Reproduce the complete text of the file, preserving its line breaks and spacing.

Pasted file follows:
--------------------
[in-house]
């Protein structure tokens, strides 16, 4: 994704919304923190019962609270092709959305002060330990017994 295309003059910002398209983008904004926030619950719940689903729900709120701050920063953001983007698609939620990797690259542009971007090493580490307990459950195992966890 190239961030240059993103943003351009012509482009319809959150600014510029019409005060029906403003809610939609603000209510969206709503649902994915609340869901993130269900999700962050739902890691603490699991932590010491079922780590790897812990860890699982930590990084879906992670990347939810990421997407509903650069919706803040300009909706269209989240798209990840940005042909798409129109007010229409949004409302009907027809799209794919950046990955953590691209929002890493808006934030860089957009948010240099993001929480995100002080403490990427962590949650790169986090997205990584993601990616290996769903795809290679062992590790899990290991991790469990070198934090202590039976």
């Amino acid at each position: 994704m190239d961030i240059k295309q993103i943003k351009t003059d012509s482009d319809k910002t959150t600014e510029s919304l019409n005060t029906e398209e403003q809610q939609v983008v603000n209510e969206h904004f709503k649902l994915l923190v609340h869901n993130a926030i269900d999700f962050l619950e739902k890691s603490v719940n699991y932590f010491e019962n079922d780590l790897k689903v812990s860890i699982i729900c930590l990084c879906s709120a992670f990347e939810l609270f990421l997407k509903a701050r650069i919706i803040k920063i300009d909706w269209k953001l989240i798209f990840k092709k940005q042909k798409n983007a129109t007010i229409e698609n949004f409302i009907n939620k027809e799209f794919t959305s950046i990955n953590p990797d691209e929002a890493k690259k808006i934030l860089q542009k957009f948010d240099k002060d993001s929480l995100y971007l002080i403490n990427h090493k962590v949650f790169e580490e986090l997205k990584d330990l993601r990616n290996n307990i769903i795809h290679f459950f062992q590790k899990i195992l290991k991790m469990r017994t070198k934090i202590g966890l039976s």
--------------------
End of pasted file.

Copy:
[in-house]
């Protein structure tokens, strides 16, 4: 994704919304923190019962609270092709959305002060330990017994 295309003059910002398209983008904004926030619950719940689903729900709120701050920063953001983007698609939620990797690259542009971007090493580490307990459950195992966890 190239961030240059993103943003351009012509482009319809959150600014510029019409005060029906403003809610939609603000209510969206709503649902994915609340869901993130269900999700962050739902890691603490699991932590010491079922780590790897812990860890699982930590990084879906992670990347939810990421997407509903650069919706803040300009909706269209989240798209990840940005042909798409129109007010229409949004409302009907027809799209794919950046990955953590691209929002890493808006934030860089957009948010240099993001929480995100002080403490990427962590949650790169986090997205990584993601990616290996769903795809290679062992590790899990290991991790469990070198934090202590039976």
């Amino acid at each position: 994704m190239d961030i240059k295309q993103i943003k351009t003059d012509s482009d319809k910002t959150t600014e510029s919304l019409n005060t029906e398209e403003q809610q939609v983008v603000n209510e969206h904004f709503k649902l994915l923190v609340h869901n993130a926030i269900d999700f962050l619950e739902k890691s603490v719940n699991y932590f010491e019962n079922d780590l790897k689903v812990s860890i699982i729900c930590l990084c879906s709120a992670f990347e939810l609270f990421l997407k509903a701050r650069i919706i803040k920063i300009d909706w269209k953001l989240i798209f990840k092709k940005q042909k798409n983007a129109t007010i229409e698609n949004f409302i009907n939620k027809e799209f794919t959305s950046i990955n953590p990797d691209e929002a890493k690259k808006i934030l860089q542009k957009f948010d240099k002060d993001s929480l995100y971007l002080i403490n990427h090493k962590v949650f790169e580490e986090l997205k990584d330990l993601r990616n290996n307990i769903i795809h290679f459950f062992q590790k899990i195992l290991k991790m469990r017994t070198k934090i202590g966890l039976s």